Classification of life
Biology is the study of life. Once upon a time, there were just two types of lifeforms, animals and plants. If something wasn’t clearly an animal, well, it was classified as a plant, which included fungi, algae and even bacteria. Today, we can see the errors in judgement of this two category system for which the science of biology was named and founded. Today though, with great advancements in taxonomy based on molecular biology, the distinctions between these various lineages are very clear. However, that is for what we can neatly and completely classify as life. The grey areas of recent biology are in the microbiological world, not prokaryotic cells, but even smaller than that, the complex aggregations of chemicals that sit at the interface between life and non-life. Are they extraordinarily complex aggregations of chemicals or extraordinarily simple forms of life? It is open to debate, and a fascinating one it is. We start our discussion below by considering what life is, then covering an overview of prions, viroids and viruses as the three biological entities, infectious biological entities, that appear not to fit the definition of life, at least not as we currently know and define it.
Criteria for life
A fascinating aspect of biology is delving into the criteria of what is life. What are living and non-living entities in the biological world? Animals, plants, fungi and the various Protisan macro- and microorganisms are quite obviously life, as are Bacteria and the other forms of prokaryotic life, the Archaea. However, where does that leave the sub-cellular biological entities that are not capable of free existence? Parker (1953), in American Scientist 41:614, said that four (main) criteria defined – growth, movement, reproduction and metabolism. Certainly, these are a bit vague, like for example what does “movement” mean? Does that mean plants are non-living as they don’t fulfil these criteria? It is an interesting debate, a debate that has been complicated with the discovery and in-depth analysis of biological entities that fit few of the criteria of life, yet are dominant in their specific ecological niche. Earlier, it just just viruses, but then the discovery of viroids and subsequently prions, has just really opened up a whole new world of parasitic relationships and indeed, has really redefined parasitism.
Really though, should we care? should it bother us? is this purely of academic, scholarly interest only and something that has not practical value in the “real-world”? Perhaps, yes, but the natural world, and it’s categories have always been an important way or ordering what we see. This started of course with Linnaean taxonomy, based on phenotypic differences, which has led to molecular-based differentiation. Ordering the natural world, the biological world, allows a systematic investigation and therefore one would think, a more thorough analysis of the significant challenges that each one of these presents to humanity, either directly or indirectly.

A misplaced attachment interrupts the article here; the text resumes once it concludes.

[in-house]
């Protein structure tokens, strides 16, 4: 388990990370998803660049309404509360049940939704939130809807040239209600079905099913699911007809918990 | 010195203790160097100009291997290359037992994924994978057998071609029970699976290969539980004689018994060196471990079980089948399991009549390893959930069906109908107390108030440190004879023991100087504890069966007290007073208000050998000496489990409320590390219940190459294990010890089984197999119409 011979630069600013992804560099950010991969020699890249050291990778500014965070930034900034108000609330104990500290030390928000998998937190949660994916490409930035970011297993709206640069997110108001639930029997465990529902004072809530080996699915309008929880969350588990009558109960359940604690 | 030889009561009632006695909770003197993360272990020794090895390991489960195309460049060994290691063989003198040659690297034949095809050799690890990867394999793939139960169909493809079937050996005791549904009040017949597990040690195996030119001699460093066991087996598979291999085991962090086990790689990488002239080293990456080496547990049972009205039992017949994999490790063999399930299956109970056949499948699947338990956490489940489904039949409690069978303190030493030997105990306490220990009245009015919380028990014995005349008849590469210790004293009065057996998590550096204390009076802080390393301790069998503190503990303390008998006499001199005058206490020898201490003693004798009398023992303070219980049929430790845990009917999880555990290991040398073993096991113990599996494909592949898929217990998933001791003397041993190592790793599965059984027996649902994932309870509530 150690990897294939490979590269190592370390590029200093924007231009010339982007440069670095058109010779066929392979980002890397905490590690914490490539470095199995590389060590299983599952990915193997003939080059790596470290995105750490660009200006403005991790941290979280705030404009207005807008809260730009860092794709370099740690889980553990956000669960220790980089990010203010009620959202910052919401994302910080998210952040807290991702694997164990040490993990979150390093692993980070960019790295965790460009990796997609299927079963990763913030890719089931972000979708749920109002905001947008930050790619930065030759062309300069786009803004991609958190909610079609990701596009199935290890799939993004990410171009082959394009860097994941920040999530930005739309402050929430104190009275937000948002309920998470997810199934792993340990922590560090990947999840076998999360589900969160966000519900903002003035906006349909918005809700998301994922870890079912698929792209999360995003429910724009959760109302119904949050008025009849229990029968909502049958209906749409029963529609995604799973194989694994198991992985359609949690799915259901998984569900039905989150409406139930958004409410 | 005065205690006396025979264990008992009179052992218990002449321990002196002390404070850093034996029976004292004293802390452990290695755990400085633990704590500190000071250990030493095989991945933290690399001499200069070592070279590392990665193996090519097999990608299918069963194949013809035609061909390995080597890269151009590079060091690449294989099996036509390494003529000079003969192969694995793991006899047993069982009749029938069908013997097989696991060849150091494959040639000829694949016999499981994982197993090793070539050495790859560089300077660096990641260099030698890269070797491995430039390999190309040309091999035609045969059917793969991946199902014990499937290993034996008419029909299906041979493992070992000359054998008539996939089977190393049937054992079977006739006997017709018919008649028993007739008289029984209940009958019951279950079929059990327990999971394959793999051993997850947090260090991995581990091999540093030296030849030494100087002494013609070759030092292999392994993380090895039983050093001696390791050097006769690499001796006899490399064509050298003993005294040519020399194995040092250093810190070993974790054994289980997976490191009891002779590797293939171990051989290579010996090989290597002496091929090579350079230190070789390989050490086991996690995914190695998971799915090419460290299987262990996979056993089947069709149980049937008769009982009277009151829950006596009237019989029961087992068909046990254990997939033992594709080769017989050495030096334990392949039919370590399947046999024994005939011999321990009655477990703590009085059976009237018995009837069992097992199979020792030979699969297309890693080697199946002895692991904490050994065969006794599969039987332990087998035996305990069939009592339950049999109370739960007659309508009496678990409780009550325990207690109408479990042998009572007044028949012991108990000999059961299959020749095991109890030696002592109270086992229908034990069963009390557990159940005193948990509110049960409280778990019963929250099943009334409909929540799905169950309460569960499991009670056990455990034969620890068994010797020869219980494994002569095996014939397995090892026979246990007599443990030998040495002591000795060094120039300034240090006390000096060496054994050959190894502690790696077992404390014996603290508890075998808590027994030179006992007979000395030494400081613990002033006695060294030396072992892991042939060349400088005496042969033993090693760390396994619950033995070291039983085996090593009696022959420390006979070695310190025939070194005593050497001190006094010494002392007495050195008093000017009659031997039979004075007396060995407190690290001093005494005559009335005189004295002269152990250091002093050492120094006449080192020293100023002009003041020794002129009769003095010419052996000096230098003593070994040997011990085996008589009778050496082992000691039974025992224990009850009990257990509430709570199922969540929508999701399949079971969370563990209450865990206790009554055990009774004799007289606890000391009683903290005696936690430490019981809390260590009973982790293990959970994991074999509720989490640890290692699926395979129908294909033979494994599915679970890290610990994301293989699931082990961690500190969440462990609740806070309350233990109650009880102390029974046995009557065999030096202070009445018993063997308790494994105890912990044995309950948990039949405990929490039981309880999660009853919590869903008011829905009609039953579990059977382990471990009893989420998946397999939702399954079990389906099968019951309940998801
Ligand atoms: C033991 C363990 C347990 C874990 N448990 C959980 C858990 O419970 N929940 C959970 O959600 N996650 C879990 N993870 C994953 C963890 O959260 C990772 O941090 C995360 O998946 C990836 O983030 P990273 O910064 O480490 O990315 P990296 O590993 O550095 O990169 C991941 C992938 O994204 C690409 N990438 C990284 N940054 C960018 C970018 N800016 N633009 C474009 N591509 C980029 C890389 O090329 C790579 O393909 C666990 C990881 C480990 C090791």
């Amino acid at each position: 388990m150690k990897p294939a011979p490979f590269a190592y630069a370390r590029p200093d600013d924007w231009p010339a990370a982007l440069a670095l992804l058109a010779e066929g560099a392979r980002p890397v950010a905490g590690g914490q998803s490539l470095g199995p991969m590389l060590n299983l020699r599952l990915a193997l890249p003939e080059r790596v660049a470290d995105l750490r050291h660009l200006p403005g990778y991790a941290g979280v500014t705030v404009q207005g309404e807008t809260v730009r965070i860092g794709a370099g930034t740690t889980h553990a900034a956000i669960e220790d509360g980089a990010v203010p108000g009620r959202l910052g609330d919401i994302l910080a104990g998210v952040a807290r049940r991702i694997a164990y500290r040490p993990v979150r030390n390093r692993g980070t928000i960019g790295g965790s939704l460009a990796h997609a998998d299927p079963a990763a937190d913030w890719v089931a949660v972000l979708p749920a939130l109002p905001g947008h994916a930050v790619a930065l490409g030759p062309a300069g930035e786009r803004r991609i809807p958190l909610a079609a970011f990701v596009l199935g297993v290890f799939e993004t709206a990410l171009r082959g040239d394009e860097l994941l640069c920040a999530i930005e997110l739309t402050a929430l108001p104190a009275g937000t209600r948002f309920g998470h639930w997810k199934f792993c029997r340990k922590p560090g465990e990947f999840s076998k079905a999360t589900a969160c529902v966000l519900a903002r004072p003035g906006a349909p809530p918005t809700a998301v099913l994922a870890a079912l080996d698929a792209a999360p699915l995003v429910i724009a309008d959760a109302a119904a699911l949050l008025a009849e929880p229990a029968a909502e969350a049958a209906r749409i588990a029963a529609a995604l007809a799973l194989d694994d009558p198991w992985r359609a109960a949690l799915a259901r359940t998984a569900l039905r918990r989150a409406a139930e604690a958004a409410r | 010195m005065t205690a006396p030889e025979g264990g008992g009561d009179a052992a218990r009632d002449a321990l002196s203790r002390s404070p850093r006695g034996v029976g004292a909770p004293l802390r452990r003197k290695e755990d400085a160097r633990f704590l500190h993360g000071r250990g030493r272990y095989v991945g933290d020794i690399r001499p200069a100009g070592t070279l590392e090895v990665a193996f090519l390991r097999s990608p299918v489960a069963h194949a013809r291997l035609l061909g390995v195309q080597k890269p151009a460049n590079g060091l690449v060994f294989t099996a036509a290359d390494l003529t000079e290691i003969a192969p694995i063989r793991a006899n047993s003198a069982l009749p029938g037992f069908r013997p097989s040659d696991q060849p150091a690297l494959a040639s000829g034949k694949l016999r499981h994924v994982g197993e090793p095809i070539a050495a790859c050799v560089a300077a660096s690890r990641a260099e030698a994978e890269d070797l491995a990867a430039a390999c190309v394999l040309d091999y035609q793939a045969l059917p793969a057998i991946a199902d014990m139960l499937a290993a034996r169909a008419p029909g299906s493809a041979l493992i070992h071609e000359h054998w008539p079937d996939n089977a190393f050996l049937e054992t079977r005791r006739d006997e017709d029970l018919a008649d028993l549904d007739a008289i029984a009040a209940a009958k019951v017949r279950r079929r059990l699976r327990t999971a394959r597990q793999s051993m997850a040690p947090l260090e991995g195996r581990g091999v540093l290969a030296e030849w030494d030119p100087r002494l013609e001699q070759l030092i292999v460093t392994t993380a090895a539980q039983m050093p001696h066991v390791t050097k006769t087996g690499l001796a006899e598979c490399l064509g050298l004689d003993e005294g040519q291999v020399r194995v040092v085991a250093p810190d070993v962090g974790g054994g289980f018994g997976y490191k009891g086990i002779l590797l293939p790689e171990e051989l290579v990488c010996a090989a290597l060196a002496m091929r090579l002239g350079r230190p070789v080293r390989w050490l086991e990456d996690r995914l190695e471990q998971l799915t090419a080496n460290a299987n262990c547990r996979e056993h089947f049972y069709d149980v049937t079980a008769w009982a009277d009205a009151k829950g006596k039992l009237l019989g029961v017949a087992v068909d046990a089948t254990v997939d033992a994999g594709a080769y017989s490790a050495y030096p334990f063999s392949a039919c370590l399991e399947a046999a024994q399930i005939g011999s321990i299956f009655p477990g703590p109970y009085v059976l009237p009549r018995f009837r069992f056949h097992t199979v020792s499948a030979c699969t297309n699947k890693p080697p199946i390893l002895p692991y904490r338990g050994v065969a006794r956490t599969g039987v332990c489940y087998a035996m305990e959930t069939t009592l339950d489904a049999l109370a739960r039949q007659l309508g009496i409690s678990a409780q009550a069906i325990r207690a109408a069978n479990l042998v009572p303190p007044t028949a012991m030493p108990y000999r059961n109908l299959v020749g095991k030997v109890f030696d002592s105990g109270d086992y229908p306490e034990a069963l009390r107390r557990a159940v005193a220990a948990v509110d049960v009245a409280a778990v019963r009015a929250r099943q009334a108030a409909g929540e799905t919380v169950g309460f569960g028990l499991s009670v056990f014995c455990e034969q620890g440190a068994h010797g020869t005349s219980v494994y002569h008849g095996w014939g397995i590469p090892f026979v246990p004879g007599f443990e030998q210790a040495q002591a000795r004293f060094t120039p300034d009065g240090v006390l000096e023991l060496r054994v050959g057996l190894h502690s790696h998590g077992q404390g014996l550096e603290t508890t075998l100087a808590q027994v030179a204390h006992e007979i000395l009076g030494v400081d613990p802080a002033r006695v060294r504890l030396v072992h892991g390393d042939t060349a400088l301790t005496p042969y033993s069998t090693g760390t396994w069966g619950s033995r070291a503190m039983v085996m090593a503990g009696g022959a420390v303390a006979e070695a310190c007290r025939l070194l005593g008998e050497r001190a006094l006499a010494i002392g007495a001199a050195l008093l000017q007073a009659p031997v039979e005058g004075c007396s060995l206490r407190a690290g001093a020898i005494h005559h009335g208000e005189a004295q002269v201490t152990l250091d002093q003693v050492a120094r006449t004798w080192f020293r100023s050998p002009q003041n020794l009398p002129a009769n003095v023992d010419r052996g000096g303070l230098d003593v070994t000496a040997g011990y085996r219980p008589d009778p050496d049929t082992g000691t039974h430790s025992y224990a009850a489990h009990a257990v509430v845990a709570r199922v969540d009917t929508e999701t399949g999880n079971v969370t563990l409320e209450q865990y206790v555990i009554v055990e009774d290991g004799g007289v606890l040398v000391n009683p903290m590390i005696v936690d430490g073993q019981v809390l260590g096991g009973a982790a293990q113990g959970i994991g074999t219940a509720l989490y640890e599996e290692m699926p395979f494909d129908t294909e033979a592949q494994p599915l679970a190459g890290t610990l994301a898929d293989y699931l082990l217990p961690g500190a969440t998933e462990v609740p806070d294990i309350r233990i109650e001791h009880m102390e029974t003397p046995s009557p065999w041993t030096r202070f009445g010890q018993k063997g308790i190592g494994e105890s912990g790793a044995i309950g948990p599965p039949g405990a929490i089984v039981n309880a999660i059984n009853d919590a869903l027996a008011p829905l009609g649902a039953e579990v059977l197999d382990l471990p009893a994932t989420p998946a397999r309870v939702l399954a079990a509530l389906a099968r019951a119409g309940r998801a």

Direct impact can of course be human disease, but then we have indirect impacts through economic losses of agricultural crops or livestock. Thus, these sub-cellular biological entities that sit at the boundary between living and non-living have certainly been able to wreak substantial chaos on humanity.
Prion diseases are a group of rare, fatal neurodegenerative diseases that affect humans and animals.
Prion diseases are caused by an infectious agent called prions. Prions are misfolded proteins that can cause other proteins to misfold in the same way. They are the only known biological agents that can replicate themselves without a nucleic acid template in the host cell. The disease is transmitted when people or animals eat food contaminated with the prion protein.
The most common form of human prion disease is Creutzfeldt-Jakob disease (CJD). CJD affects about one person per million each year worldwide. It usually starts with personality changes, difficulty walking, and problems with coordination. As the disease progresses, mental function becomes impaired and involuntary jerking movements may appear. Death usually occurs within a year of diagnosis, often from respiratory or cardiac failure.
A viroid is a type of virus that infects plants. Viroid infection can cause stunting, wilting, and yellowing of the plant.
Viroid infection can be caused by a number of different types of viroid. The most common type is the potato spindle tuber viroid (PSTVd). This viroid is transmitted by aphids and causes the potato to produce misshapen tubers.
A virus is a small infectious agent that can only replicate inside the living cells of other organisms. Viruses can infect all types of life forms, from animals and plants to microorganisms, including bacteria and archaea.
Viruses consist of two or three parts: genetic material made from either DNA or RNA; a protein coat called a capsid; and sometimes an envelope of lipids that surrounds the virus. The genetic material inside the virus may be single-stranded or double-stranded DNA or RNA. The capsid is made from proteins and sometimes contains materials like metal ions which give the virus its shape. The envelope is made from lipids (fats) and proteins, but no genetic material.